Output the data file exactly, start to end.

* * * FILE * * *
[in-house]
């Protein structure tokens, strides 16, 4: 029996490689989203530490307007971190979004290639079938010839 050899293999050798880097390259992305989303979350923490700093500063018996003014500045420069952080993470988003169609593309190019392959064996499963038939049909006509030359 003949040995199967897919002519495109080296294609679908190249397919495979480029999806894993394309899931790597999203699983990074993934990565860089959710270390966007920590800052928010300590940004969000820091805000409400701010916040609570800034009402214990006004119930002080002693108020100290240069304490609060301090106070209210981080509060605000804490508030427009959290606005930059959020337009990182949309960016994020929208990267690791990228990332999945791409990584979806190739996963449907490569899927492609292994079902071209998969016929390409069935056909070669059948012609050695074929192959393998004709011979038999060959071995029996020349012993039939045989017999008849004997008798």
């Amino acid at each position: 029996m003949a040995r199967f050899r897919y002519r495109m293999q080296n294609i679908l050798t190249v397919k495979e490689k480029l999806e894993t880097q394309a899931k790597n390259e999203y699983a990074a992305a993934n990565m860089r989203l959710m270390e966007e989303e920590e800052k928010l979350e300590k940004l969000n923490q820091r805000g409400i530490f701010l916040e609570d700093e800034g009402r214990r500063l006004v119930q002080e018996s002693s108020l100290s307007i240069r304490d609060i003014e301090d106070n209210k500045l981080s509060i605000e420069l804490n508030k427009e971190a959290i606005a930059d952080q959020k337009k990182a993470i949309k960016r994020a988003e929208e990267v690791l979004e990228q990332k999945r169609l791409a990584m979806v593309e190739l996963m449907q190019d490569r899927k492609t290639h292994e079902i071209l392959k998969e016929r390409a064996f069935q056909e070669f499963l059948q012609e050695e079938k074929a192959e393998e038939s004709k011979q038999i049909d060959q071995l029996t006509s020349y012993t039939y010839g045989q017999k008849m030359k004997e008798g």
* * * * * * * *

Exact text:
[in-house]
């Protein structure tokens, strides 16, 4: 029996490689989203530490307007971190979004290639079938010839 050899293999050798880097390259992305989303979350923490700093500063018996003014500045420069952080993470988003169609593309190019392959064996499963038939049909006509030359 003949040995199967897919002519495109080296294609679908190249397919495979480029999806894993394309899931790597999203699983990074993934990565860089959710270390966007920590800052928010300590940004969000820091805000409400701010916040609570800034009402214990006004119930002080002693108020100290240069304490609060301090106070209210981080509060605000804490508030427009959290606005930059959020337009990182949309960016994020929208990267690791990228990332999945791409990584979806190739996963449907490569899927492609292994079902071209998969016929390409069935056909070669059948012609050695074929192959393998004709011979038999060959071995029996020349012993039939045989017999008849004997008798």
């Amino acid at each position: 029996m003949a040995r199967f050899r897919y002519r495109m293999q080296n294609i679908l050798t190249v397919k495979e490689k480029l999806e894993t880097q394309a899931k790597n390259e999203y699983a990074a992305a993934n990565m860089r989203l959710m270390e966007e989303e920590e800052k928010l979350e300590k940004l969000n923490q820091r805000g409400i530490f701010l916040e609570d700093e800034g009402r214990r500063l006004v119930q002080e018996s002693s108020l100290s307007i240069r304490d609060i003014e301090d106070n209210k500045l981080s509060i605000e420069l804490n508030k427009e971190a959290i606005a930059d952080q959020k337009k990182a993470i949309k960016r994020a988003e929208e990267v690791l979004e990228q990332k999945r169609l791409a990584m979806v593309e190739l996963m449907q190019d490569r899927k492609t290639h292994e079902i071209l392959k998969e016929r390409a064996f069935q056909e070669f499963l059948q012609e050695e079938k074929a192959e393998e038939s004709k011979q038999i049909d060959q071995l029996t006509s020349y012993t039939y010839g045989q017999k008849m030359k004997e008798g």